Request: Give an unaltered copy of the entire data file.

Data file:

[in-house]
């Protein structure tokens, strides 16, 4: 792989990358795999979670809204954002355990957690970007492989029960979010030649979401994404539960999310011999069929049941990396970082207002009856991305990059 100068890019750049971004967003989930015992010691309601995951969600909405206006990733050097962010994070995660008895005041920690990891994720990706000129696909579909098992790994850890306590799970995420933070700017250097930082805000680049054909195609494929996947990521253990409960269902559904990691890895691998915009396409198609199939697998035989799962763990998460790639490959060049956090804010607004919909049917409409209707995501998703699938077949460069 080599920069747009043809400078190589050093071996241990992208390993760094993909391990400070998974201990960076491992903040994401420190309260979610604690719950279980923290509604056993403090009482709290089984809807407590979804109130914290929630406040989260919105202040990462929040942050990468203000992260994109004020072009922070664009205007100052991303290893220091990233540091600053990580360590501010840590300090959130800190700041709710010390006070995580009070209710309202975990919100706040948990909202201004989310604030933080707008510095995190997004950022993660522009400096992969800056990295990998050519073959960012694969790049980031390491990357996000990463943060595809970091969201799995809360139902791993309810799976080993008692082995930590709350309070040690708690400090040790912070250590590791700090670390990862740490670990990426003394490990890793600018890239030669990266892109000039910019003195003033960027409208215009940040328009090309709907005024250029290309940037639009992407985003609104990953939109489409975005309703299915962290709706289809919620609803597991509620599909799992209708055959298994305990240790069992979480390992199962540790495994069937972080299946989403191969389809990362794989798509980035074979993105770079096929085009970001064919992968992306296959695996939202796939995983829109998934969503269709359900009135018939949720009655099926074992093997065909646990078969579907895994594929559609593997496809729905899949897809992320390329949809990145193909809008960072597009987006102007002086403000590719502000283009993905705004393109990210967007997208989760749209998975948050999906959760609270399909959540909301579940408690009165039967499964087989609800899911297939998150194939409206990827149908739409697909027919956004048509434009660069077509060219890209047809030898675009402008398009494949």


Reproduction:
[in-house]
């Protein structure tokens, strides 16, 4: 792989990358795999979670809204954002355990957690970007492989029960979010030649979401994404539960999310011999069929049941990396970082207002009856991305990059 100068890019750049971004967003989930015992010691309601995951969600909405206006990733050097962010994070995660008895005041920690990891994720990706000129696909579909098992790994850890306590799970995420933070700017250097930082805000680049054909195609494929996947990521253990409960269902559904990691890895691998915009396409198609199939697998035989799962763990998460790639490959060049956090804010607004919909049917409409209707995501998703699938077949460069 080599920069747009043809400078190589050093071996241990992208390993760094993909391990400070998974201990960076491992903040994401420190309260979610604690719950279980923290509604056993403090009482709290089984809807407590979804109130914290929630406040989260919105202040990462929040942050990468203000992260994109004020072009922070664009205007100052991303290893220091990233540091600053990580360590501010840590300090959130800190700041709710010390006070995580009070209710309202975990919100706040948990909202201004989310604030933080707008510095995190997004950022993660522009400096992969800056990295990998050519073959960012694969790049980031390491990357996000990463943060595809970091969201799995809360139902791993309810799976080993008692082995930590709350309070040690708690400090040790912070250590590791700090670390990862740490670990990426003394490990890793600018890239030669990266892109000039910019003195003033960027409208215009940040328009090309709907005024250029290309940037639009992407985003609104990953939109489409975005309703299915962290709706289809919620609803597991509620599909799992209708055959298994305990240790069992979480390992199962540790495994069937972080299946989403191969389809990362794989798509980035074979993105770079096929085009970001064919992968992306296959695996939202796939995983829109998934969503269709359900009135018939949720009655099926074992093997065909646990078969579907895994594929559609593997496809729905899949897809992320390329949809990145193909809008960072597009987006102007002086403000590719502000283009993905705004393109990210967007997208989760749209998975948050999906959760609270399909959540909301579940408690009165039967499964087989609800899911297939998150194939409206990827149908739409697909027919956004048509434009660069077509060219890209047809030898675009402008398009494949």